There is clearly not enough of information to get you the exact answer. However, I will try my best to demonstrate logic behind what happens. That in a way might give you an idea how to go about locating the encryption function. I will assume you are using Windows, since it has not being stated otherwise.
The main logic of ordinary (and when I say ordinary, I mean there is no deliberate attempt to obfuscate or conceal normal execution flow) server/client TCP/IP network application boils down to the following:
It is obvious,
Receive on both client and server side is where all of the exchange happening. Usually, data will get encrypted by one side (client or server). Shortly thereafter, it will get transmitted to the other side. Other side will receive the data and decrypt it:
data -> encrypt -> send <----> receive -> decrypt -> data
In order to find a function that performs encryption, you need to locate
send() function, determine location of the buffer being sent, go back and see what function sets(creates/modifies) that particular buffer location.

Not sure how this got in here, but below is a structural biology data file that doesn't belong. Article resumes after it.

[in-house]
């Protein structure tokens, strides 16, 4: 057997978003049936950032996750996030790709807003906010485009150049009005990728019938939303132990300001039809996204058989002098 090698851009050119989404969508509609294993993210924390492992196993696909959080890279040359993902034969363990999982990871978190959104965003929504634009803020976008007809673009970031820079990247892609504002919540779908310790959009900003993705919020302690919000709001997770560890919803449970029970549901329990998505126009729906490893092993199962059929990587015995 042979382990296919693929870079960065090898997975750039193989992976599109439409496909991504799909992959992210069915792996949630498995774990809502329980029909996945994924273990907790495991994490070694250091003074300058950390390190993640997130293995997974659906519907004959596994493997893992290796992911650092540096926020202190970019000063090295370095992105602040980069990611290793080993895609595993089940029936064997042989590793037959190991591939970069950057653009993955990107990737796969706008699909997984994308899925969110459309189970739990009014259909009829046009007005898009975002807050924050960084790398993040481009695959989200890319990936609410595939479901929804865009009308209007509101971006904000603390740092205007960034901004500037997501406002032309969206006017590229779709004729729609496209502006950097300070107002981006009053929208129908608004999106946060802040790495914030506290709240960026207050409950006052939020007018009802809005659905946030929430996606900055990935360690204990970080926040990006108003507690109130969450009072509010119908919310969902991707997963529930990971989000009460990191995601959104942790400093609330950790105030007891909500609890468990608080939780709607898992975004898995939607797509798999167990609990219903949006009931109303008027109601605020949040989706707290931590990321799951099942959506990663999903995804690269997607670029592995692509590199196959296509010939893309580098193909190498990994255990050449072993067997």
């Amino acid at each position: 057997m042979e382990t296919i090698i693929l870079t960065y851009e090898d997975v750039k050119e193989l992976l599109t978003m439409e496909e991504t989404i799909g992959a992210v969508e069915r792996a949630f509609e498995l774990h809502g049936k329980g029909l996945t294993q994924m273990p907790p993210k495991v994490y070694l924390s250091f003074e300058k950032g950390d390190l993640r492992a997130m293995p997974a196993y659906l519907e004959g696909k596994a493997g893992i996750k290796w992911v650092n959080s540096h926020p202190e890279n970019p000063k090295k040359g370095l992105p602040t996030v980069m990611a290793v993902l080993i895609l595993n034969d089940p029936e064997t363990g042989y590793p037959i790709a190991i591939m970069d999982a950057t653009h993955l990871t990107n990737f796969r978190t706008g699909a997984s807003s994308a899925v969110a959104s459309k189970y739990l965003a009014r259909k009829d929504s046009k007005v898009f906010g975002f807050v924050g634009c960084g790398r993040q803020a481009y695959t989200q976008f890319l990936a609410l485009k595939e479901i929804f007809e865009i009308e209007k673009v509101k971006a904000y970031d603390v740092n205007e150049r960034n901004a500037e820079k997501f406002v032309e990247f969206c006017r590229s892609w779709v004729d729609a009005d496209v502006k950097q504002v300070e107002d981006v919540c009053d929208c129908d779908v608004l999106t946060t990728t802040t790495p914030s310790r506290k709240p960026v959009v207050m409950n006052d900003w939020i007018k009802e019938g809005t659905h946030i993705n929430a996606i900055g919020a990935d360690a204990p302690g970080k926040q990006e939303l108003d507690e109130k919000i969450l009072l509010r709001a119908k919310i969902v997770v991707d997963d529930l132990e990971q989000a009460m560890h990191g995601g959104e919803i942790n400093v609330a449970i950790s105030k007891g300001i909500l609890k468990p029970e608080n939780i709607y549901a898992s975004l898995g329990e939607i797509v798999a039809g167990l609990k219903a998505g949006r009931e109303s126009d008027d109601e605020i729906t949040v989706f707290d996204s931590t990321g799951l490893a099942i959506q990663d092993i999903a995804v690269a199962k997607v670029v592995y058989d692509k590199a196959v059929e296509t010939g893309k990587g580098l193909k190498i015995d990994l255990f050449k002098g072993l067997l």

OllyDbg comes with some features that particularly useful in this situation. Firstly, we need to find all
receive() functions. We will search for intermodular calls. In disassembly window right click somewhere to bring up the following menu:
Search For -> All Intermodular Calls. It will bring up the window with all of the calls found. We specifically are looking for
Set breakpoint on the function by pressing F2. Run the binary. Whenever
WS2_32.recv breakpoint hits you can examine the stack window and determine location of the buffer:
We can see, that our buffer is at location
0x001CFBB0 with the size of the buffer at
0x80, which is 128 bytes. Let's go to to the buffer location by pressing Ctrl + G and typing location. We get our buffer:
Now, you need to step through and see whatever happens to that buffer, and data. I would assume one of the next function will try to decrypt it.
The logic is in reverse(encrypt -> send) for sending stuff out.
Best of luck.